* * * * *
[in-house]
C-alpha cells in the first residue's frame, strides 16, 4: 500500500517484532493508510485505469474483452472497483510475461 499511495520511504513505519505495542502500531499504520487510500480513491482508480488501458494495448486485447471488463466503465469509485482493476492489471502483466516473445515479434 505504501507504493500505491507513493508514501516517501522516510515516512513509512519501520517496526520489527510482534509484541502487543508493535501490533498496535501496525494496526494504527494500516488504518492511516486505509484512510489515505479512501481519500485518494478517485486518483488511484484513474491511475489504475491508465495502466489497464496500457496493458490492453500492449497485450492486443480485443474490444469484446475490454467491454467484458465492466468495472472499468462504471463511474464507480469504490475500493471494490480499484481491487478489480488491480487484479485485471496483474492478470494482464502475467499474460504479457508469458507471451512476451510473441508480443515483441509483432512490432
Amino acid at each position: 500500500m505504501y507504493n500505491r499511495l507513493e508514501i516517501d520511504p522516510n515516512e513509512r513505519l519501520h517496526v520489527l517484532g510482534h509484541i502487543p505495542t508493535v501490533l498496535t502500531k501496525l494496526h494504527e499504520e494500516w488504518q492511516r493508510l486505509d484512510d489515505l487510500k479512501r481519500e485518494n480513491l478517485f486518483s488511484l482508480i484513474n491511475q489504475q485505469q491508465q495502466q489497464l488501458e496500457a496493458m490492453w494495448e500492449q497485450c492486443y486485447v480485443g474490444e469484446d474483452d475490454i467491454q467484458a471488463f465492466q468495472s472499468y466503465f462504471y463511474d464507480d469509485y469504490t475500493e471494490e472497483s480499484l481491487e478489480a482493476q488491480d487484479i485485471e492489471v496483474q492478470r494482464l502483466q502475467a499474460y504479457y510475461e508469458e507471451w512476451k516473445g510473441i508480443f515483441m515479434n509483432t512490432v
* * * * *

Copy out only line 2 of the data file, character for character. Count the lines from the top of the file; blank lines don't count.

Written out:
C-alpha cells in the first residue's frame, strides 16, 4: 500500500517484532493508510485505469474483452472497483510475461 499511495520511504513505519505495542502500531499504520487510500480513491482508480488501458494495448486485447471488463466503465469509485482493476492489471502483466516473445515479434 505504501507504493500505491507513493508514501516517501522516510515516512513509512519501520517496526520489527510482534509484541502487543508493535501490533498496535501496525494496526494504527494500516488504518492511516486505509484512510489515505479512501481519500485518494478517485486518483488511484484513474491511475489504475491508465495502466489497464496500457496493458490492453500492449497485450492486443480485443474490444469484446475490454467491454467484458465492466468495472472499468462504471463511474464507480469504490475500493471494490480499484481491487478489480488491480487484479485485471496483474492478470494482464502475467499474460504479457508469458507471451512476451510473441508480443515483441509483432512490432